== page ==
Thursday, November 29, 2012

Closing tabs

The cold I have is making me feel distinctly glum. Exercise deprivation not helping. Came home after morning work and midday meetings and went back to bed for about three hours in the afternoon; am hoping a long night of sleep tonight may make me feel a bit better in the morning, though I think it will be Saturday before I can exercise. (Chelsea Piers is finally reopening on Saturday post-Sandy, and I am much looking forward to attending Joanna's 10am spin class, which I have sorely missed!)

Minor light reading: Jussi Adler-Olsen, The Absent One (don't think I'll continue with this series, too preposterous); Michael Connelly, The Black Box (suitable reading for illness, but fairly slight).

Closing tabs:

Chinese typewriters anticipated predictive text functions (via Wen Jin).

Further clarification on the OED's supposedly missing loan words.

Human skulls carved from books! (Via Nico.)

Tuesday, November 27, 2012

Double ablutions

Widely linked to already, but - daily routines of famous writers!


This picture made me laugh!

Unfortunately I am coming down with a cold - not surprising after Thanksgiving travels, but still regrettable. Am going to retire to bed very early this evening and hope I don't feel a lot worse when I wake up.

Monday, November 26, 2012

Abattoir, svelte, bamboo

At the Guardian, Alison Flood on Sarah Ogilvie's scandalous revelations about OED deletions (via Liz Denlinger):
Examples of Burchfield's deleted words include balisaur, an Indian badger-like animal; the American English wake-up, a golden-winged woodpecker; boviander, the name in British Guyana for a person of mixed race living on the river banks; and danchi, a Bengali shrub. The OED is now re-evaluating words expunged by Burchfield, who died in 2004, aged 81.

"This is really shocking. If a word gets into the OED, it never leaves. If it becomes obsolete, we put a dagger beside it, but it never leaves," Ogilvie said.

The spinach myth

Popeye's nutritional preferences the consequence of a transcription error. (Via GeekPress.)

Sunday, November 25, 2012

Closing tabs

The next three weeks are daunting; however, I trust I will get through....

Superb review at the Guardian for Jane Yeh's The Ninjas! (Courtesy of Ed Park.)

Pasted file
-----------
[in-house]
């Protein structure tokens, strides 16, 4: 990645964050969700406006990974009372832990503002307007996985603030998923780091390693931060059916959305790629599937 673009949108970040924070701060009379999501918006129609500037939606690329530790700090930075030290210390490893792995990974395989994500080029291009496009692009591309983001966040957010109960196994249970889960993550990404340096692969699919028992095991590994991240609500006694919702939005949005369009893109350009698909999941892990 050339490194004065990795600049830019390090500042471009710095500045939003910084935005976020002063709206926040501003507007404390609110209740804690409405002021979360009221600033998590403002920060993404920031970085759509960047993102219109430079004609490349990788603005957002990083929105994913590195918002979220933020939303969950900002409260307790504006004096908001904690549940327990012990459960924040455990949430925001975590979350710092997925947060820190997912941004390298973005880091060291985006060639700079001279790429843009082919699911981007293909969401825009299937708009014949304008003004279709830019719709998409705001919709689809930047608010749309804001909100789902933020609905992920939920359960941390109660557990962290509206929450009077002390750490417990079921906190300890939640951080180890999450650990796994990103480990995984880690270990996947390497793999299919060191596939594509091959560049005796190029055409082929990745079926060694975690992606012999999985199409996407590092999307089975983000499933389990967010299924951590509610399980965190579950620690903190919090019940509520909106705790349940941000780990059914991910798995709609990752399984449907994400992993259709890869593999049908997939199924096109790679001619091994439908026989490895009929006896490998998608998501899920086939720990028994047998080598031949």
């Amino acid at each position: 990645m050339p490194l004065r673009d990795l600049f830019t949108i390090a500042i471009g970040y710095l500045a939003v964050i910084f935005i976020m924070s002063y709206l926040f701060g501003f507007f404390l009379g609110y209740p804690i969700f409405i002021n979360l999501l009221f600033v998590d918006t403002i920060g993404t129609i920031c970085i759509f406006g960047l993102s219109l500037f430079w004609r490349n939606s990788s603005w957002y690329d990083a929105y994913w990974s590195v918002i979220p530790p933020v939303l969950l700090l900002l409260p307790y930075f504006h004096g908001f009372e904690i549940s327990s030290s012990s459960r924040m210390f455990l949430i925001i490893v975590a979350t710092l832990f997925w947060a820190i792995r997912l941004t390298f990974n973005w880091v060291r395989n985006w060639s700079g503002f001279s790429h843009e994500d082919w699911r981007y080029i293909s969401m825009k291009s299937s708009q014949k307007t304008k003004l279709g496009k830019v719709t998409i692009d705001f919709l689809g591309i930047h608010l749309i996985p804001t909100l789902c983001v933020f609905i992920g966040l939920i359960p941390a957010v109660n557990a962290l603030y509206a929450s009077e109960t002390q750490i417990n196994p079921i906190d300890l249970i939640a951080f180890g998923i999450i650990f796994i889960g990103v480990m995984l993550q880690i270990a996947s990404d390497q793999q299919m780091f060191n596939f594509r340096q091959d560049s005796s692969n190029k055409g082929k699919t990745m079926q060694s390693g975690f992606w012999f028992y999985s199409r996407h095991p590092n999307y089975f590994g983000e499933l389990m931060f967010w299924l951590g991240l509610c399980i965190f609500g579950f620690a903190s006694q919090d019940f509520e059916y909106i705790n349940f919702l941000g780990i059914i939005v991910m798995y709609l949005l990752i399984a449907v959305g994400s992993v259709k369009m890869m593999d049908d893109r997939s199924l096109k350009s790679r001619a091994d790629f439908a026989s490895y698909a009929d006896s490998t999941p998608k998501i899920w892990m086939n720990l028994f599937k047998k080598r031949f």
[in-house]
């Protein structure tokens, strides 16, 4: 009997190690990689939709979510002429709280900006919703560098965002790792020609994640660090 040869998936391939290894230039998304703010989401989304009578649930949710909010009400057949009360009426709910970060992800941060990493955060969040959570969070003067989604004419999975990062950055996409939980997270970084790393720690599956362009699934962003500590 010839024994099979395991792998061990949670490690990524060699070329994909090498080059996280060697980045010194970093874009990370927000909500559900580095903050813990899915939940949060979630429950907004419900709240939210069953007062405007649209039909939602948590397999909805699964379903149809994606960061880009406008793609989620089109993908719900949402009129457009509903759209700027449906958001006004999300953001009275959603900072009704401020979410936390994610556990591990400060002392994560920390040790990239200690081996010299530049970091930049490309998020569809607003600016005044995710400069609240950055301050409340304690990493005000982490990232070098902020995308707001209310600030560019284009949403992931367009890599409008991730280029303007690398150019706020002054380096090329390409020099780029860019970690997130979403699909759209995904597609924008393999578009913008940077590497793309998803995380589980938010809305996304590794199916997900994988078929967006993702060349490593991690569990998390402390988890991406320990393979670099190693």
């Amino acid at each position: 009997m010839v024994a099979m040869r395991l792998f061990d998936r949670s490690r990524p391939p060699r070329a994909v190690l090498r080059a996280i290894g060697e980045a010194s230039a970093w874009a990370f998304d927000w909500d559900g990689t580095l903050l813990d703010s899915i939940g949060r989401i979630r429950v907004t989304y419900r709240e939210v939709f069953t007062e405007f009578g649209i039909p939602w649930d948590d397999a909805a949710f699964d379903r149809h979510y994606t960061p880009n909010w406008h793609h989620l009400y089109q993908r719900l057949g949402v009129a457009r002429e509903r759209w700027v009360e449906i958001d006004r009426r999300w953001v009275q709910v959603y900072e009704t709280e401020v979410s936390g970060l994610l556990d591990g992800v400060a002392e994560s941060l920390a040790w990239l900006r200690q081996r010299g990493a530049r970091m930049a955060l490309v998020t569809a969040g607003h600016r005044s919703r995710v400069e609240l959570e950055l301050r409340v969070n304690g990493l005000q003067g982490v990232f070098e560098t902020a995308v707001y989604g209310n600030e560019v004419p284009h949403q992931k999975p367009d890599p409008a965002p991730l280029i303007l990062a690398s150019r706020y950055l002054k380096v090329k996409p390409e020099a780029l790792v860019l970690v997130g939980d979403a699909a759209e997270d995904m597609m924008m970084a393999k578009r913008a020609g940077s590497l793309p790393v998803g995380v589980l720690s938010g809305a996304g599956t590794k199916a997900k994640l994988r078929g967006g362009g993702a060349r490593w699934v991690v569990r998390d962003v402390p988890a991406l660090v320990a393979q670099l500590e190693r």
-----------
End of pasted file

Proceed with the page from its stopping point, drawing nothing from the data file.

Tim Parks on the artist he grew up with.

Finally, courtesy of B., definitely the week's best job description (scroll down)! More related material here and here.

Tuesday, November 20, 2012


Fiendishly busy. The next month is fairly daunting: the Thanksgiving overland odyssey (I'll be offline for the duration), the last three weeks of classes, several dissertation chapter meetings and a dissertation defense, a few eighteenth-century seminars and colloquia, opera tickets for Don Giovanni and Les Troyens, sundry departmental meetings, etc. etc.

I have a mystery rash on my lower legs that has caused me to google words like scabies, impetigo, ringworm, ensuring a computer screen full of ads for STD testing! (Doctor's appointment next Monday evening, internet self-diagnosis having been found wanting.)

Worst of all I am called for jury duty on Dec. 12! I must get it out of the way, I can't postpone it as I will be traveling quite a bit in the opening months of the new year, but I can't say I'm looking forward to it, not least because of constraints it places on various other end-of-semester scheduling obligations.

Seems like I have been too busy even to keep a proper log of light reading. Catch-up titles: Manel Loureiro's Apocalypse Z: The Beginning of the End (still can't get enough of these zombie novels, and spent the week after Sandy contemplating the possibility that I might even write one myself one of these days); Laini Taylor's Days of Blood and Starlight, an enchanting book that only prompts the complaint I WANT THE NEXT INSTALLMENT NOW!; Ben Aaronovitch, Moon Over Soho, which I thought was excellent (the first installment had some rookie continuity errors and points of confusion, though already very strong, but this really picks up momentum and delivers on the promise); and another appealing entry in the postapocalyptic zombie stakes, a good recommendation from my colleague Anahid, Kresley Cole's Poison Princess.

I always slightly grumble when these books are built on a romance chassis - I would rather hear less about the fellow's rippling pectoral muscles and more about the exact contents of the survivalist's larder! Still, very much worthwhile, and I dimly recall that Kresley Cole is the writer my friend "Lilia Ford" was recommending as so much superior to the rest of the paranormal romance cohort....

Happy Thanksgiving!

Monday, November 19, 2012

Two links

Stressful Monday! Two cute animal links: monkeys ride capybaras (I really want a capybara, the swimming pool at B.'s condo complex would be the perfect habitat for a semi-aquatic mammal!); mother cat nurses baby hedgehogs.

Saturday, November 17, 2012

Things you love

A great writing exercise from Laini Taylor, via Sara Ryan (whose lovely YA novel Empress of the World has just been reissued):
Do this exercise where you freewrite about the book you would write. (“Writing about” is so much easier than “writing”.) Don’t just describe the plot. Try to get at the feeling of it too, the mood and atmosphere. Be fanciful. You won’t have to abide by this, it’s just an exercise. Think about this too: imagine you are browsing in a bookstore or library, reading flap copy. You’ve had this happen before, you read flap copy that makes your heartbeat speed up, your mind brightens. This book is what you want, it is full of things you love, that fascinate you. You can’t wait to read it. What are those things? Come up with your own ideas that will speed up your heart and brighten your mind.
Only one novel of mine was written at all under this sort of sign - The Explosionist. My first novel was the book I felt compelled to write rather than the book I felt huge desire to read, and it was a strange and exciting feeling when I realized - after perusing the shelves of the Bank Street Bookstore to see whether anything else had come out that could reproduce the thrill for me of Philip Pullman's His Dark Materials trilogy and Garth Nix's Abhorsen books - that if the book I most wanted to read didn't yet exist, I had to write it!